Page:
1 A new corporate tax order for the world (BBC) Moves to tackle corporate tax avoidance on a global scale have been unveiled by the Organisation for Economic Co-operation and Development (OECD). The action plan is aimed at multinational companies that shrink their tax bills by shifting their profits from one country to another. Firms including Starbucks, Amazon and Google have been accused of pursuing such strategies.
The OECD says 44 nations making up 90% of the world economy favour its plan. Announcing the proposals, the OECD’s head of tax, Pascal Saint-Amans, said that they would “change the rules of the game” by making sure companies paid taxes in the country where profits were generated. At present, firms can exploit agreements intended to avoid double taxation of profits by using them to obtain double tax deductions instead.
They also use internal billing procedures to ensure that profits are registered in countries where corporate tax levels are lower. Under the OECD plan, a country-by-country model would require firms to declare their revenue, profit, staffing and tax paid in each jurisdiction.
Richard Collier, tax partner at PwC said the changes would have a big impact on global firms. “The scale and scope of change surpasses what many people had anticipated at the outset. The big worry for businesses is that different tax authorities will require different information, which could add to the administrative and cost burden for businesses.” Anton Hume, at accountants BDO, said the measures could result in companies moving away from tax havens: “It may mean that a lot of activities are onshored again.”
2 Number of websites passes one billion (Straits Times) The number of websites has burst above one billion and is growing apace, according to online tracker Internet Live Stats. Tim Berners-Lee, considered the father of the World Wide Web, touted the milestone on Twitter – one of the most prominent websites in the mushrooming but sometimes murky Internet world.
It comes as the agency responsible for managing addresses on the Internet expands choices far beyond “.com” and “.net” to provide more online real estate for the booming ranks of websites. The World Wide Web turned 25 in April this year. It was born from an idea in a technical paper from Berners-Lee, then an obscure, young computer scientist at a European physics lab.
3 Russia, Zimbabwe in $3bn platinum mining deal (Johannesburg Times) Russia and Zimbabwe have signed a $3 billion deal to jointly mine platinum in the southern African country, the world’s third largest producer, with Moscow providing the investment funds. The project will see production of nearly 600,000 ounces a year, making it the largest platinum mine in Zimbabwe.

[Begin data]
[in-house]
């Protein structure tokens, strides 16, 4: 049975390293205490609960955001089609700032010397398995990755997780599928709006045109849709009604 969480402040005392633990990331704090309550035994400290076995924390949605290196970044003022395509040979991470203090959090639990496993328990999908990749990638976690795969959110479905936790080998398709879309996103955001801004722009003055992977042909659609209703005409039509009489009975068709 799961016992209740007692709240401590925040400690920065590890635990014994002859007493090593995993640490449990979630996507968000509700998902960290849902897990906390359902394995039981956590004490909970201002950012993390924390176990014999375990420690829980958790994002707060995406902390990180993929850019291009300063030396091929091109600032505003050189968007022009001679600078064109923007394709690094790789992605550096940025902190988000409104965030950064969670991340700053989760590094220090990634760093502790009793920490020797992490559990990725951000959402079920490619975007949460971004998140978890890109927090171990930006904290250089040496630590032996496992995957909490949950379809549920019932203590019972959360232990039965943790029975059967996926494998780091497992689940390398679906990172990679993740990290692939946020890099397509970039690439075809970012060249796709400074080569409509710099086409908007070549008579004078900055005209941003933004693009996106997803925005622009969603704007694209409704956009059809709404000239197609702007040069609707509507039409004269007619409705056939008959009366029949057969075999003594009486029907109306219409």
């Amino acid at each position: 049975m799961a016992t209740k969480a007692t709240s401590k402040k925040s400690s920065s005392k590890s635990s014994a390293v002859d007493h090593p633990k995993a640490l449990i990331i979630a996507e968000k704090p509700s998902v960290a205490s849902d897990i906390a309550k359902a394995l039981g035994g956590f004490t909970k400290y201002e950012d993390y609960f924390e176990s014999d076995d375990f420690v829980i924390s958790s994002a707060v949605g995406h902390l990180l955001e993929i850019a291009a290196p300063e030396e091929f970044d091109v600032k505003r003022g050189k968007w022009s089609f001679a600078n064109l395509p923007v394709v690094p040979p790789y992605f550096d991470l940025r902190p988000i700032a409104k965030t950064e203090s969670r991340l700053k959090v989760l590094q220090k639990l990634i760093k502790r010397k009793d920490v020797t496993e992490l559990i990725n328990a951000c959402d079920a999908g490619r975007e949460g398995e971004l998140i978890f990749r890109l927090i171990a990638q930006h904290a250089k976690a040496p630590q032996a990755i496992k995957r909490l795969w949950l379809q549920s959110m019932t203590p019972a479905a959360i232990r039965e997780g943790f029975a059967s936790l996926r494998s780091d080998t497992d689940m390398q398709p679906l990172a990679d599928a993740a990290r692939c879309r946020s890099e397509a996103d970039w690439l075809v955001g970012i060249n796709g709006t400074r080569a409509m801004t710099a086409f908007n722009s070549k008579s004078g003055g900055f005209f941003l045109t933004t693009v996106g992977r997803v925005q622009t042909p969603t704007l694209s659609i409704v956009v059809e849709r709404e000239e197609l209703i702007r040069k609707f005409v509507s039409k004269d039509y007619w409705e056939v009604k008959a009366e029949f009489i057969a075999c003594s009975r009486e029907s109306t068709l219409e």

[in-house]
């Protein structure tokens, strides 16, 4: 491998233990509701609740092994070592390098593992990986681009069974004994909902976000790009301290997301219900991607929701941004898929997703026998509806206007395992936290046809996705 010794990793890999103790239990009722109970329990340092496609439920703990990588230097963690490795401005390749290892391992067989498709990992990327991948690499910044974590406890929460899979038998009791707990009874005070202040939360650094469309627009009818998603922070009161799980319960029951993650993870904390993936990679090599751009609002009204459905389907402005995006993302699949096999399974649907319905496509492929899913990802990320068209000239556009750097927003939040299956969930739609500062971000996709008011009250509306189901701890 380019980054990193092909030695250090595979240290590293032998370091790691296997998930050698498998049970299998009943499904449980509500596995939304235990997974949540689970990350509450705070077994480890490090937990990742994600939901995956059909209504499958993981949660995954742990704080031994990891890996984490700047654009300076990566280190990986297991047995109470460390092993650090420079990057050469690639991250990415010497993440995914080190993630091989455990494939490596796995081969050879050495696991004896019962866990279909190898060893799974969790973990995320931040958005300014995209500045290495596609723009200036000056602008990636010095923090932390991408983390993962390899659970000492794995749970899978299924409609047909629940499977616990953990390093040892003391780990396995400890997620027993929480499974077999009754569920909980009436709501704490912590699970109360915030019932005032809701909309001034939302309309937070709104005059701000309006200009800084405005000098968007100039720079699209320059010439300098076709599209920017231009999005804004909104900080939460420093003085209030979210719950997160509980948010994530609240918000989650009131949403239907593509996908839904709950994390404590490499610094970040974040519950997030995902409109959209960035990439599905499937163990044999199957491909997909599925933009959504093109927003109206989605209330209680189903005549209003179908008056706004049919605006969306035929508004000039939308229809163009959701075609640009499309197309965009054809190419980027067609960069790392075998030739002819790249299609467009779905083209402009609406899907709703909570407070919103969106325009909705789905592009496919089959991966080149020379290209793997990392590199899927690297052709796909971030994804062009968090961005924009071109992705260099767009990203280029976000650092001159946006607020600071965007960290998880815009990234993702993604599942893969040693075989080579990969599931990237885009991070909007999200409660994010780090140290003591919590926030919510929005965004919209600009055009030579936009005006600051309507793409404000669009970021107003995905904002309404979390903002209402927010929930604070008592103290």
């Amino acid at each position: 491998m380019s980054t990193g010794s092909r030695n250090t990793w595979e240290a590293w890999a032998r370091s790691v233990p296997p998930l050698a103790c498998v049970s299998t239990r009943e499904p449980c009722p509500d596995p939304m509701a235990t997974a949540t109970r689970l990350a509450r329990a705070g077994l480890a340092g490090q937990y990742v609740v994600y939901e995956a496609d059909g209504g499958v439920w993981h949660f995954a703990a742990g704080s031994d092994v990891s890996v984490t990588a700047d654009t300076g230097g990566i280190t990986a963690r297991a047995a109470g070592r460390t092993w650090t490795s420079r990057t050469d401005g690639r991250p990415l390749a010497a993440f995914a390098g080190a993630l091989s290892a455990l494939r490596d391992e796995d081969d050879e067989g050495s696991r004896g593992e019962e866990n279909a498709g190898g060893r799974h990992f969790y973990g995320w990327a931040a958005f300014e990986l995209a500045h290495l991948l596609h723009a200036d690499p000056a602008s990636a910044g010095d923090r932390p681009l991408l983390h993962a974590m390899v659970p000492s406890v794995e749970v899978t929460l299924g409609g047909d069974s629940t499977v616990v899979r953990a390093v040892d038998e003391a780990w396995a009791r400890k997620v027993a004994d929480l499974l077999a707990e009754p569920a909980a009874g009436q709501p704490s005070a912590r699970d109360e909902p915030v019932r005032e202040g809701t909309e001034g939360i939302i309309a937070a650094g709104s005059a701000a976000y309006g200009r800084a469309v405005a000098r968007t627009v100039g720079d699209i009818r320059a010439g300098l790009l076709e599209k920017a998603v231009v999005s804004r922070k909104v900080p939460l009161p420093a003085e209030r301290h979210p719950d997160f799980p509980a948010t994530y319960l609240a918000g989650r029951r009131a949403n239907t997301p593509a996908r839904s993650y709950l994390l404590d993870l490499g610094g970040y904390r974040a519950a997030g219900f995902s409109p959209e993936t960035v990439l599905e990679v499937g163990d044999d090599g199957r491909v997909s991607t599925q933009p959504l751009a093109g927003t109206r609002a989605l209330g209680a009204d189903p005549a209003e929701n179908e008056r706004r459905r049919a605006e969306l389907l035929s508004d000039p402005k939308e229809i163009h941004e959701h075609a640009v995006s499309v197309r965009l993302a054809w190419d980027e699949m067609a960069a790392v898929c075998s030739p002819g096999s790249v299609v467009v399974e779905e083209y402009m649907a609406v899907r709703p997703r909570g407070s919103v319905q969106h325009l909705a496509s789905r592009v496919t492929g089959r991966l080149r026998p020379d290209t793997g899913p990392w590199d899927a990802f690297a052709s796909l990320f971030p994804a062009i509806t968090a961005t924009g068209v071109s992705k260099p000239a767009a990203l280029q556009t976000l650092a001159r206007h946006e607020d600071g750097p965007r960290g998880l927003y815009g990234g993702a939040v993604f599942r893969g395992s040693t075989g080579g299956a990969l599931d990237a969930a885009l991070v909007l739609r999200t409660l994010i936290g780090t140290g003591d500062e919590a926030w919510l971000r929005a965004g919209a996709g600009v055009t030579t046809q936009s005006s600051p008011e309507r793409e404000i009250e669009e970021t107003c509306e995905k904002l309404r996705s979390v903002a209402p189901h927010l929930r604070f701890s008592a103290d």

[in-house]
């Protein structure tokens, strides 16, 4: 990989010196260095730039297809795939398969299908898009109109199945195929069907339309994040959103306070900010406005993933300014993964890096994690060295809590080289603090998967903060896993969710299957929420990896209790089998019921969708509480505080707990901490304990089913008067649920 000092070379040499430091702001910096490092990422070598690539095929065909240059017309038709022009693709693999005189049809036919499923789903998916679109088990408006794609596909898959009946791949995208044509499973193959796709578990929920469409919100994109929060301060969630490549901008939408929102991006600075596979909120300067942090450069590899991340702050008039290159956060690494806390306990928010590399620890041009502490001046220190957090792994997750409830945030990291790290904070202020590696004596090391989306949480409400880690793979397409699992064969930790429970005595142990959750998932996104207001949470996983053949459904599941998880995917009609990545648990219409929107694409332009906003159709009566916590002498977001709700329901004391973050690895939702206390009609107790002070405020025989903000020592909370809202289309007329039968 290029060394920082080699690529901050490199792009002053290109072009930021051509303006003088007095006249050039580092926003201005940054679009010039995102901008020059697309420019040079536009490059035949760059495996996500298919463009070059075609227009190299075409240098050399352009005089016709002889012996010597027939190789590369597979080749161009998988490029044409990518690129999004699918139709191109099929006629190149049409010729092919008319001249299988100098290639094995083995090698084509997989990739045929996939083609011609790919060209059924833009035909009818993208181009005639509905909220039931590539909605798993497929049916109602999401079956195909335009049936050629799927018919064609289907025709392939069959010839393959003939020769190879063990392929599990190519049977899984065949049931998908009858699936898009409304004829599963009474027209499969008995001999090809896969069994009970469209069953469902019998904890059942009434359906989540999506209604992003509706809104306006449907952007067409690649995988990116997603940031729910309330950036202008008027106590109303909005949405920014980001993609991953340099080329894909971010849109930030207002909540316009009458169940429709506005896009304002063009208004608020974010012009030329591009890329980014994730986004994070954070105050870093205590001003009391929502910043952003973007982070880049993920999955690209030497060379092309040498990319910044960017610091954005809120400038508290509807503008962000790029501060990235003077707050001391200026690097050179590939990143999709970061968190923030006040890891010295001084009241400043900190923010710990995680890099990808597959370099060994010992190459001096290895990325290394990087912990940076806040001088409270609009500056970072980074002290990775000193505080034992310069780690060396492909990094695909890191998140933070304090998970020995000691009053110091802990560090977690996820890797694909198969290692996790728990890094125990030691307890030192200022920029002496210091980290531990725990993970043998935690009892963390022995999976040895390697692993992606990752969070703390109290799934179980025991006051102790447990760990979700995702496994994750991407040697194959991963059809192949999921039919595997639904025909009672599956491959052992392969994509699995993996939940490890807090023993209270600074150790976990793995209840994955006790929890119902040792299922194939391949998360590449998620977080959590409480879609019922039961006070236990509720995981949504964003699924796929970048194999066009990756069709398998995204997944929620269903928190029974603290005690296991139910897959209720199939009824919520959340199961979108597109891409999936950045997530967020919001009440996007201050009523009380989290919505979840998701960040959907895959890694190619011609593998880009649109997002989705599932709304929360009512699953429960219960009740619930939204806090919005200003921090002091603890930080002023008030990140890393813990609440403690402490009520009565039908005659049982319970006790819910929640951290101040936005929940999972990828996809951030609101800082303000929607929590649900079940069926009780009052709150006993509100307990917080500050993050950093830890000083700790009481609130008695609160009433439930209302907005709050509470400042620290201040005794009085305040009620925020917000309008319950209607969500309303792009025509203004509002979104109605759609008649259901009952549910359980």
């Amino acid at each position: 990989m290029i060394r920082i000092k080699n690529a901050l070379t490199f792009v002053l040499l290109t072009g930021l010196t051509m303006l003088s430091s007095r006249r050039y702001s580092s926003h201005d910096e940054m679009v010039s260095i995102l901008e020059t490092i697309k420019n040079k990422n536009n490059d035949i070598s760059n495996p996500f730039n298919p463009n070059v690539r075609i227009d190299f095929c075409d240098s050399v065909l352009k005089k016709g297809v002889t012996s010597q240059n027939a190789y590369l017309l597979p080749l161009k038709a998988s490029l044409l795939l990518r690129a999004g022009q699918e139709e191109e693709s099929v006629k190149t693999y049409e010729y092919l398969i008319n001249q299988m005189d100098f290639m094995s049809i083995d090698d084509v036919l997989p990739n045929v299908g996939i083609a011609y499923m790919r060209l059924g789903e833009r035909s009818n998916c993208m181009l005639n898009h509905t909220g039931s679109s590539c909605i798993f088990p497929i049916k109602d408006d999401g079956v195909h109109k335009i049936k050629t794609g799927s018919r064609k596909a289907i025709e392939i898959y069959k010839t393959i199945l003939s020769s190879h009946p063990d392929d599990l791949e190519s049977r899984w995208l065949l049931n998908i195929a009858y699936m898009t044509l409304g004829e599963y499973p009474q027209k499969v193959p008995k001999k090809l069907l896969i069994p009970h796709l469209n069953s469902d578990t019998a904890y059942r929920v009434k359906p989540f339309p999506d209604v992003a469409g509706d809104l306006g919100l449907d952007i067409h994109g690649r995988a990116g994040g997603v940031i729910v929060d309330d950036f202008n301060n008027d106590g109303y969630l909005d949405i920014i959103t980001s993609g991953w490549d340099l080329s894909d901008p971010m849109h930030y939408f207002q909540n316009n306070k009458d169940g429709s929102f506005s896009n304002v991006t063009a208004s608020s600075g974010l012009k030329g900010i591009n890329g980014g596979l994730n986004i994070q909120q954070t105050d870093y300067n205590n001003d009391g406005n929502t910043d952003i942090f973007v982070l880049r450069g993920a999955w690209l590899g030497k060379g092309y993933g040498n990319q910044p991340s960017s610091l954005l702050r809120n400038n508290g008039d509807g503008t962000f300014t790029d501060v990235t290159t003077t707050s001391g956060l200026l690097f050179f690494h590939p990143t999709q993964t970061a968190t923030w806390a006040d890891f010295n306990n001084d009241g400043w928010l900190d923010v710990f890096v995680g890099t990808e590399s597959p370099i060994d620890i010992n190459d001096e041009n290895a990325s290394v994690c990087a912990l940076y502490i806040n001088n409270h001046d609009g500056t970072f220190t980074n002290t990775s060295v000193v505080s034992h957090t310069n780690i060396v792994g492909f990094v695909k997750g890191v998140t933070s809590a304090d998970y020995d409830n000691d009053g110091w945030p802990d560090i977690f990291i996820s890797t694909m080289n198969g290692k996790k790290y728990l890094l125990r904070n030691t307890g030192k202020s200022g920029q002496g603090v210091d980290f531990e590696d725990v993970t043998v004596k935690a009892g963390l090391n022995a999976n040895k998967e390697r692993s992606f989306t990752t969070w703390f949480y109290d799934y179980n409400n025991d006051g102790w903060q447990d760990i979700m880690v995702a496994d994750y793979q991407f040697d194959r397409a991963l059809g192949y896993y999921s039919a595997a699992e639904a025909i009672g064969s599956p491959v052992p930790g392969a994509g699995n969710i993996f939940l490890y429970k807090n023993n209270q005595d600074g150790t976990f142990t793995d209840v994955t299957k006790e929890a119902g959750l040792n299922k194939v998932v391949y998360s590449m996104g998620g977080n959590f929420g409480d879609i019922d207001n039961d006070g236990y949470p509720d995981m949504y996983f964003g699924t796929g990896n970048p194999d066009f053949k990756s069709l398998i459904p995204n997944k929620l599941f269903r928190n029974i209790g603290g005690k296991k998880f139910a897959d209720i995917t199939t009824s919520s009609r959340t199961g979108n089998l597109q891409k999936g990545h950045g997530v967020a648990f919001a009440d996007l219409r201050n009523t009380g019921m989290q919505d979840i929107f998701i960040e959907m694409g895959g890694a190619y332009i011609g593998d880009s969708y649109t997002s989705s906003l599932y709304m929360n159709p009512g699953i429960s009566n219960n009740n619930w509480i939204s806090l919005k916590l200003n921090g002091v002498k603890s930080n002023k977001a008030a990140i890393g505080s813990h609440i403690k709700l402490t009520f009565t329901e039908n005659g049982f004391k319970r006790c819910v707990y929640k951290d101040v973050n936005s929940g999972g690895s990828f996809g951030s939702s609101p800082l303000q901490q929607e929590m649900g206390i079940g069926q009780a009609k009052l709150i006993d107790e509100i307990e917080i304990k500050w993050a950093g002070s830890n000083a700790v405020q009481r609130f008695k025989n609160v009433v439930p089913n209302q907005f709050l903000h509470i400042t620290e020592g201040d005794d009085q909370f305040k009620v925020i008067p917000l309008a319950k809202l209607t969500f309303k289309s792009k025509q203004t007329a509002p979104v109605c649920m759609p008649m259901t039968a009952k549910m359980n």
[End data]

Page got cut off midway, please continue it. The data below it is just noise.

Veteran President Robert Mugabe said the deal, expected to create 8,000 jobs. “We couldn’t do it with enemies. No. We can only do it with our friends,” said Mugabe, whose government has largely been shunned by most Western nations. The $3 billion will fund the development of the Darwendale Platinum mine northwest of the capital Harare and the construction of a smelter.
4 American bellies are expanding fast (San Francisco Chronicle) The number of American men and women with big-bellied, apple-shaped figures — the most dangerous kind of obesity — has climbed at a startling rate over the past decade, according to a government study. People whose fat has settled mostly around their waistlines instead of in their hips, thighs, buttocks or all over are known to run a higher risk of heart disease, diabetes and other obesity-related ailments.
Fifty-four percent of US adults have abdominal obesity, up from 46 percent in 1999-2000, researchers reported in the Journal of the American Medical Association. Abdominal obesity is defined as a waistline of more than 35 inches in women and more than 40 inches in men. During the 12-year period studied, the average waist size in the US expanded to 38 inches for women, a gain of 2 inches. It grew to 40 inches for men, a 1-inch increase.
Dr. Earl Ford, a CDC researcher and the study’s lead author, said Americans may be exercising less and getting flabby. But because fat weighs less than muscle, they are not necessarily getting heavier. The study cites other possible reasons for the increase in belly fat, including sleep deprivation and certain medicines. Belly fat not only makes people look apple-shaped but often means fat has built up deep inside the body, around the liver and other abdominal organs.